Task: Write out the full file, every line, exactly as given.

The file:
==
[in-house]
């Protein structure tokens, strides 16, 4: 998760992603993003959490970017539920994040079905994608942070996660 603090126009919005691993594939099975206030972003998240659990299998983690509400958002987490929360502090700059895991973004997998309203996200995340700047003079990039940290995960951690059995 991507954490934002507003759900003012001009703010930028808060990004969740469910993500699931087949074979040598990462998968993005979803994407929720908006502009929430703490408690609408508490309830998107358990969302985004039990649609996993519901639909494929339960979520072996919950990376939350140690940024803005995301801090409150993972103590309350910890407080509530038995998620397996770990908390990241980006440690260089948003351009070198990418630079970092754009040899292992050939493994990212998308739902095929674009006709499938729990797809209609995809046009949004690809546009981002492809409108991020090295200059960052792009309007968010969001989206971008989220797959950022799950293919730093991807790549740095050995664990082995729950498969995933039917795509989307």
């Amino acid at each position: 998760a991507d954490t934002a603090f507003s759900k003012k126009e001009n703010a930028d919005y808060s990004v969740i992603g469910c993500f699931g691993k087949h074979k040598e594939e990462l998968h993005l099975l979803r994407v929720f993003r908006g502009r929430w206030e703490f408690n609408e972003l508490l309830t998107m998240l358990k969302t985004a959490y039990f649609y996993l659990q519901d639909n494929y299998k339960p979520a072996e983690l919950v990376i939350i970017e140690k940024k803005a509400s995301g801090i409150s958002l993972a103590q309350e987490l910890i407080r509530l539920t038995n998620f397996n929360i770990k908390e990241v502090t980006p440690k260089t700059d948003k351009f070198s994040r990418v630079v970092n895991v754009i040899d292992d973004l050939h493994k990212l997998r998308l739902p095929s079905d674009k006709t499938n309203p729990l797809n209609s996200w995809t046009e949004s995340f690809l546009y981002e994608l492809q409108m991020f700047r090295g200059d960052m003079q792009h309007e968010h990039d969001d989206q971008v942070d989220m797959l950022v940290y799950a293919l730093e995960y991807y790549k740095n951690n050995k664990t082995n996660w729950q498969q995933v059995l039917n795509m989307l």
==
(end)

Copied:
[in-house]
């Protein structure tokens, strides 16, 4: 998760992603993003959490970017539920994040079905994608942070996660 603090126009919005691993594939099975206030972003998240659990299998983690509400958002987490929360502090700059895991973004997998309203996200995340700047003079990039940290995960951690059995 991507954490934002507003759900003012001009703010930028808060990004969740469910993500699931087949074979040598990462998968993005979803994407929720908006502009929430703490408690609408508490309830998107358990969302985004039990649609996993519901639909494929339960979520072996919950990376939350140690940024803005995301801090409150993972103590309350910890407080509530038995998620397996770990908390990241980006440690260089948003351009070198990418630079970092754009040899292992050939493994990212998308739902095929674009006709499938729990797809209609995809046009949004690809546009981002492809409108991020090295200059960052792009309007968010969001989206971008989220797959950022799950293919730093991807790549740095050995664990082995729950498969995933039917795509989307």
């Amino acid at each position: 998760a991507d954490t934002a603090f507003s759900k003012k126009e001009n703010a930028d919005y808060s990004v969740i992603g469910c993500f699931g691993k087949h074979k040598e594939e990462l998968h993005l099975l979803r994407v929720f993003r908006g502009r929430w206030e703490f408690n609408e972003l508490l309830t998107m998240l358990k969302t985004a959490y039990f649609y996993l659990q519901d639909n494929y299998k339960p979520a072996e983690l919950v990376i939350i970017e140690k940024k803005a509400s995301g801090i409150s958002l993972a103590q309350e987490l910890i407080r509530l539920t038995n998620f397996n929360i770990k908390e990241v502090t980006p440690k260089t700059d948003k351009f070198s994040r990418v630079v970092n895991v754009i040899d292992d973004l050939h493994k990212l997998r998308l739902p095929s079905d674009k006709t499938n309203p729990l797809n209609s996200w995809t046009e949004s995340f690809l546009y981002e994608l492809q409108m991020f700047r090295g200059d960052m003079q792009h309007e968010h990039d969001d989206q971008v942070d989220m797959l950022v940290y799950a293919l730093e995960y991807y790549k740095n951690n050995k664990t082995n996660w729950q498969q995933v059995l039917n795509m989307l």